The NFL is highlighting the fact that a new study presented at the 2014 Annual Meeting of the American Academy of Orthopaedic Surgeons in New Orleans on March 14 suggests risks of sport-related brain injuries in high school are “relatively low,” according to an article in Science Daily.
The study’s lead author was Dr. Gregory Stewart, associate professor of orthopaedics at Tulane University School of Medicine. The study of high school players found no link between years of play and any decline in neurocognitive function. Researchers retrospectively reviewed data obtained between August 1998 and August 2001 on 1,289 New Orleans high school football players, including years of participation, age and concussion history, as well as scores on common neuropsychological tests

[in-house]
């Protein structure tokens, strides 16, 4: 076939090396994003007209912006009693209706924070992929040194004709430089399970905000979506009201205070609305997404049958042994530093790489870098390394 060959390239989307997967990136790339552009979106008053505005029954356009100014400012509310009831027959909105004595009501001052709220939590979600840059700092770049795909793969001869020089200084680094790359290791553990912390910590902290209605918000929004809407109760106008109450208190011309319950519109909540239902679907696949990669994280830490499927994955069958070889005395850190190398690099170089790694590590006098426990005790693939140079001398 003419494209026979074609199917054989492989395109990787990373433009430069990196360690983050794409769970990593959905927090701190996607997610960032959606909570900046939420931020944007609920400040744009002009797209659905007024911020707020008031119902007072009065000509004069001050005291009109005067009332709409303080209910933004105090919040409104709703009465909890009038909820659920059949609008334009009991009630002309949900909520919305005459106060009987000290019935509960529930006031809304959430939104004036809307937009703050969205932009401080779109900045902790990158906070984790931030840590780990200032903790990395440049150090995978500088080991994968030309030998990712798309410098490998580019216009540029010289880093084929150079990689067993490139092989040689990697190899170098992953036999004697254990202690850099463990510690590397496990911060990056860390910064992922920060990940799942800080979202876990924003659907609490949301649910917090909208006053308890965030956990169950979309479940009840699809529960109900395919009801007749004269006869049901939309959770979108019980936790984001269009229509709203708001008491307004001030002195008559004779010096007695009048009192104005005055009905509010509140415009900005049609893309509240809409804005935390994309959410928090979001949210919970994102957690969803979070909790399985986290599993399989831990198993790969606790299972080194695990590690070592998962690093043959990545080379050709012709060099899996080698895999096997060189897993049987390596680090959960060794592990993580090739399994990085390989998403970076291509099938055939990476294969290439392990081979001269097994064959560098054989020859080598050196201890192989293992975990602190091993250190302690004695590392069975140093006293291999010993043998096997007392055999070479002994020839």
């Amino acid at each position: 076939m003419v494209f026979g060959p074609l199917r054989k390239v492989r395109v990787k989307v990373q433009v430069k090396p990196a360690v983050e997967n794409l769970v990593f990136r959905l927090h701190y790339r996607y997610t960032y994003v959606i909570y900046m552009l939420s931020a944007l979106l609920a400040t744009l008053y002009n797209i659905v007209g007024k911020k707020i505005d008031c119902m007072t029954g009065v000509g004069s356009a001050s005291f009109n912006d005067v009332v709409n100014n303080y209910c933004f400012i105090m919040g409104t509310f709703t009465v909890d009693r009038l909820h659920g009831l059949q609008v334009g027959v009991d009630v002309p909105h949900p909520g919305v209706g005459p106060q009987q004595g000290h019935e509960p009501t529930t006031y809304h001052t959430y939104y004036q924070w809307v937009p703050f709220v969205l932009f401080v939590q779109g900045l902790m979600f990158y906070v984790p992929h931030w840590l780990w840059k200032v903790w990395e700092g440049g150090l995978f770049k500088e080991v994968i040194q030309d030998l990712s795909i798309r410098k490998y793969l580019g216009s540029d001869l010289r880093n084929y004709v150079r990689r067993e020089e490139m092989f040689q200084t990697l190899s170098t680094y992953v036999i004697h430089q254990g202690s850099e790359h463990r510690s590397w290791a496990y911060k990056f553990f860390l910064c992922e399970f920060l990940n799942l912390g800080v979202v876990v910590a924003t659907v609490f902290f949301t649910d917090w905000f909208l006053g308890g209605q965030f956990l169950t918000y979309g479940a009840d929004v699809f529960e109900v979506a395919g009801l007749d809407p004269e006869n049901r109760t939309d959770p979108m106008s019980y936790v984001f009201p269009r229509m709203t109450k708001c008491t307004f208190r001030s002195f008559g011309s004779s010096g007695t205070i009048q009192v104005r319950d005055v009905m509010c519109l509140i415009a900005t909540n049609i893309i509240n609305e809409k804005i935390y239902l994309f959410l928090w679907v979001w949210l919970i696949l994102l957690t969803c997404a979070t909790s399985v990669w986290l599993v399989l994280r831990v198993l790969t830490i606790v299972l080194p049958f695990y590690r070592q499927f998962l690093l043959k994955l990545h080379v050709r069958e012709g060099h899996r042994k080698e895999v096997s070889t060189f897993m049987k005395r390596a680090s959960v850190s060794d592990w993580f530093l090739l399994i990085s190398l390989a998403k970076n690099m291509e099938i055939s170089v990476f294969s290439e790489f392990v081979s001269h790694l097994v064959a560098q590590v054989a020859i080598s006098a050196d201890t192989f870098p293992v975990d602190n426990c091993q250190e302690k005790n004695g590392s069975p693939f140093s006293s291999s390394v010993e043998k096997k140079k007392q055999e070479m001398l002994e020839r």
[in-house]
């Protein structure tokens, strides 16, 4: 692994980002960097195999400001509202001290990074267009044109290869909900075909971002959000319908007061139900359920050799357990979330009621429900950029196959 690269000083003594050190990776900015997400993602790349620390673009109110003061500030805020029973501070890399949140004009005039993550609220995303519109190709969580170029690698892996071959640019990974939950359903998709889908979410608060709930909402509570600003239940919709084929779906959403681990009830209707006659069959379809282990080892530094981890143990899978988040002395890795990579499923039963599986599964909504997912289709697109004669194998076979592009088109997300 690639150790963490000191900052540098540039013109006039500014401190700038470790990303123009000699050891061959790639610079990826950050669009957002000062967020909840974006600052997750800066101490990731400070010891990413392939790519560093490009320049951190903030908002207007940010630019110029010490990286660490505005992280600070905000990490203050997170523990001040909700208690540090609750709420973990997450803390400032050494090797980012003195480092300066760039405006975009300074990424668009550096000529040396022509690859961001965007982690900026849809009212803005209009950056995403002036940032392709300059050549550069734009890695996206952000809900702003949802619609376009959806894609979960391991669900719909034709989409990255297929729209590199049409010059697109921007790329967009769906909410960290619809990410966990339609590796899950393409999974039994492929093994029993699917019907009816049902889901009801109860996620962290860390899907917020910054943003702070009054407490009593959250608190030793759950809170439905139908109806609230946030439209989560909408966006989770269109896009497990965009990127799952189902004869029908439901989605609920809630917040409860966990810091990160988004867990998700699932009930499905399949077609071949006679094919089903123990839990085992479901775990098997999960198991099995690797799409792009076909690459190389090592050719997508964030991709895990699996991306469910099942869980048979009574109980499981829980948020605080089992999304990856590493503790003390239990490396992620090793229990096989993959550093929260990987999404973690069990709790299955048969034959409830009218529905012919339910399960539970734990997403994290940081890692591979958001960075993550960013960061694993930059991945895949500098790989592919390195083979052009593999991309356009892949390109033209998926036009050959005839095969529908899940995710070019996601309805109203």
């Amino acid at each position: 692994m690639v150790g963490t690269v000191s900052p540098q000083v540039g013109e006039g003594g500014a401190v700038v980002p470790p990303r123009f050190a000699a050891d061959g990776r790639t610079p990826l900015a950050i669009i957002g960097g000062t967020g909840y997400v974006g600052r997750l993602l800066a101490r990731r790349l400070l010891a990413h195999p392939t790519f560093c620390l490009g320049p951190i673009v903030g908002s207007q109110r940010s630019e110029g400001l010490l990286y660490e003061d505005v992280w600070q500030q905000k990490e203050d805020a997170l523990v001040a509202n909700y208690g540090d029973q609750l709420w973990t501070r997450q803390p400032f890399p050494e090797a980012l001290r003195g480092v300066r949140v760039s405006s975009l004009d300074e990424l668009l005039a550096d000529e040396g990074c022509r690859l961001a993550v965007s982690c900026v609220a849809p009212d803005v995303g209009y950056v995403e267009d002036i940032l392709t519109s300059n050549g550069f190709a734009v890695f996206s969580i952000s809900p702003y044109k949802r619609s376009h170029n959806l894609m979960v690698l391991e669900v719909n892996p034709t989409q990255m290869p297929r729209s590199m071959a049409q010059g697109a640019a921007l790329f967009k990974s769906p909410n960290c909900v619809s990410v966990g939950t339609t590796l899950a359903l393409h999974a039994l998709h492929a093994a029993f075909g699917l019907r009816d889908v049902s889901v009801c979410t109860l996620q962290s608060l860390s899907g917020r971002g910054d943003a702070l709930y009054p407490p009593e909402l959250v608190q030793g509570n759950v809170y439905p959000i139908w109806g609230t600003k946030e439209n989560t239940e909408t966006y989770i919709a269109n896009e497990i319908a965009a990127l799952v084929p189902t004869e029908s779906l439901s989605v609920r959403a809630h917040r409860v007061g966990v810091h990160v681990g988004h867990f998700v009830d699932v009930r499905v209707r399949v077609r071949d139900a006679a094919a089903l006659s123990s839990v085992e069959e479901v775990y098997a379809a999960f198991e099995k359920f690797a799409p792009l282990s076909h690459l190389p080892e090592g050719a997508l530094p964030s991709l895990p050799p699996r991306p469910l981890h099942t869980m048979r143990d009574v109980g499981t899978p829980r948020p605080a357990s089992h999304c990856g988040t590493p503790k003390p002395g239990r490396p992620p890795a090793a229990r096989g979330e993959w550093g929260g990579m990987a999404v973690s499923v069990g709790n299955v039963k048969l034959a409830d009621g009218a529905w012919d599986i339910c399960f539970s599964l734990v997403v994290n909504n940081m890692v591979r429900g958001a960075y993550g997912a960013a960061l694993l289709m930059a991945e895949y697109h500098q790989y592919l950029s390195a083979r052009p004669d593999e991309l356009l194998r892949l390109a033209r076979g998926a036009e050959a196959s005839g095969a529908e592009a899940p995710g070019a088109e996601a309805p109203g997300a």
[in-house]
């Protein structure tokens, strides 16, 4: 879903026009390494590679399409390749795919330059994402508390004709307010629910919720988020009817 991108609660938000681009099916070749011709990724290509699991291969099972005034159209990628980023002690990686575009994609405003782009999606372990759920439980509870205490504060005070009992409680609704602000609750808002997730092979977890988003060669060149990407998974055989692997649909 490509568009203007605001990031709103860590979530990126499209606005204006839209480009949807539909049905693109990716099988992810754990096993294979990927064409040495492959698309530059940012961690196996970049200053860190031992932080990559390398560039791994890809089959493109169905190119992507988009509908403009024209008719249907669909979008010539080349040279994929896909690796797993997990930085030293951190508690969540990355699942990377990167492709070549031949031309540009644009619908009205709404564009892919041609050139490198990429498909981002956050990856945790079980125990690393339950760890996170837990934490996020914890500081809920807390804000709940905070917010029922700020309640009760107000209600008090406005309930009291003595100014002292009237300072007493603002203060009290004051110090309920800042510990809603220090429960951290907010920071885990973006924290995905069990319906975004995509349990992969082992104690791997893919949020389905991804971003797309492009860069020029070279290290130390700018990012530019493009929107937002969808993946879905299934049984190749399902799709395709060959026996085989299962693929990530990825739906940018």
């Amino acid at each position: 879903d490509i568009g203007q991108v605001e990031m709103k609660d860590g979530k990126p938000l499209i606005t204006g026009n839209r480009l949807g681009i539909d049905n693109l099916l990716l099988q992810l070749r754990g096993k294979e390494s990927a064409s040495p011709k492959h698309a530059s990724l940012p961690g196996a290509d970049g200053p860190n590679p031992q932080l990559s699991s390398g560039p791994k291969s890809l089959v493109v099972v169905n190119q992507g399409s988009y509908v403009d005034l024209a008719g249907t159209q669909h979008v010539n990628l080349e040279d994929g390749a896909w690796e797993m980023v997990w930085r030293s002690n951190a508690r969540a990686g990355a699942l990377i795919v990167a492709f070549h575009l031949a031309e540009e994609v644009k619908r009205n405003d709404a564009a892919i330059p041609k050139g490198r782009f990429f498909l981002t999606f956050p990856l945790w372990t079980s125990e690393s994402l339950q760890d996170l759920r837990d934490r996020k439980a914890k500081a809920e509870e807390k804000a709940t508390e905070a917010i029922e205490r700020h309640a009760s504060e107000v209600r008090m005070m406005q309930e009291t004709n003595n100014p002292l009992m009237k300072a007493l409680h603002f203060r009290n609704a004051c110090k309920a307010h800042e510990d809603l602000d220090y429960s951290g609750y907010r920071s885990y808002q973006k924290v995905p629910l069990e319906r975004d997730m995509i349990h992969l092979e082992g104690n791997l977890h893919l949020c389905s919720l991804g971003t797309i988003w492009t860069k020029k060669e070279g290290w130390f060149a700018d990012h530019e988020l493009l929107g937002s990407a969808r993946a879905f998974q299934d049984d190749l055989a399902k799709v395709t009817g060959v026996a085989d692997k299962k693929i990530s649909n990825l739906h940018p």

“The correlation between the number of years of football participation and the performance on the digit symbol substitution test does not support the hypothesis that participation in a collision sport negatively affects neurocognitive function,” Stewart said. “The implication is that the playing of football is not in and of itself detrimental.”
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